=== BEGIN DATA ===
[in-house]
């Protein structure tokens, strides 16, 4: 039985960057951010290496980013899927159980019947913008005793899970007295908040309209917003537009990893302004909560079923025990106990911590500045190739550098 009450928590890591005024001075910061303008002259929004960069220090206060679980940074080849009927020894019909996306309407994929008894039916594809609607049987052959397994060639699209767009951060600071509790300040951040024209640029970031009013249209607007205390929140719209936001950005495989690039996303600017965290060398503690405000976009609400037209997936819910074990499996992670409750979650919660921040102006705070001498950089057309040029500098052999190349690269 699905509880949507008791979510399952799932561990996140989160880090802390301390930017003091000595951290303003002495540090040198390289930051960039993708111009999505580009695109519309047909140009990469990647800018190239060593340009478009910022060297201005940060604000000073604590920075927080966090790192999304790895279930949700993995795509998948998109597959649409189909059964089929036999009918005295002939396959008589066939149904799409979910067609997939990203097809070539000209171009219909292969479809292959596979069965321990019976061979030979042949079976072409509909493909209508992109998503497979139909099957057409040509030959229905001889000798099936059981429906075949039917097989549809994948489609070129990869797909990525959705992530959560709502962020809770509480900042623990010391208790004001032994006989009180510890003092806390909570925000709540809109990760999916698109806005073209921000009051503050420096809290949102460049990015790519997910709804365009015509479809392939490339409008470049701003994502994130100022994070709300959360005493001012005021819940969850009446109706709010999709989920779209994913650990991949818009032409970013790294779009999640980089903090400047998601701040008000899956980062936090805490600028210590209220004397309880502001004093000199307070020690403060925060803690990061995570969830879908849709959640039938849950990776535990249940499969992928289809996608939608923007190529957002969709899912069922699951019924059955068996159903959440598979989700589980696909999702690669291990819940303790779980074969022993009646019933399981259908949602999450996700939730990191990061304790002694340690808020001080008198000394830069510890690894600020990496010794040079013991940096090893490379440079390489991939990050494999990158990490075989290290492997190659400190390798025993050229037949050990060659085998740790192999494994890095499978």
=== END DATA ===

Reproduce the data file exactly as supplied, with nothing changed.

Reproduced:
[in-house]
């Protein structure tokens, strides 16, 4: 039985960057951010290496980013899927159980019947913008005793899970007295908040309209917003537009990893302004909560079923025990106990911590500045190739550098 009450928590890591005024001075910061303008002259929004960069220090206060679980940074080849009927020894019909996306309407994929008894039916594809609607049987052959397994060639699209767009951060600071509790300040951040024209640029970031009013249209607007205390929140719209936001950005495989690039996303600017965290060398503690405000976009609400037209997936819910074990499996992670409750979650919660921040102006705070001498950089057309040029500098052999190349690269 699905509880949507008791979510399952799932561990996140989160880090802390301390930017003091000595951290303003002495540090040198390289930051960039993708111009999505580009695109519309047909140009990469990647800018190239060593340009478009910022060297201005940060604000000073604590920075927080966090790192999304790895279930949700993995795509998948998109597959649409189909059964089929036999009918005295002939396959008589066939149904799409979910067609997939990203097809070539000209171009219909292969479809292959596979069965321990019976061979030979042949079976072409509909493909209508992109998503497979139909099957057409040509030959229905001889000798099936059981429906075949039917097989549809994948489609070129990869797909990525959705992530959560709502962020809770509480900042623990010391208790004001032994006989009180510890003092806390909570925000709540809109990760999916698109806005073209921000009051503050420096809290949102460049990015790519997910709804365009015509479809392939490339409008470049701003994502994130100022994070709300959360005493001012005021819940969850009446109706709010999709989920779209994913650990991949818009032409970013790294779009999640980089903090400047998601701040008000899956980062936090805490600028210590209220004397309880502001004093000199307070020690403060925060803690990061995570969830879908849709959640039938849950990776535990249940499969992928289809996608939608923007190529957002969709899912069922699951019924059955068996159903959440598979989700589980696909999702690669291990819940303790779980074969022993009646019933399981259908949602999450996700939730990191990061304790002694340690808020001080008198000394830069510890690894600020990496010794040079013991940096090893490379440079390489991939990050494999990158990490075989290290492997190659400190390798025993050229037949050990060659085998740790192999494994890095499978």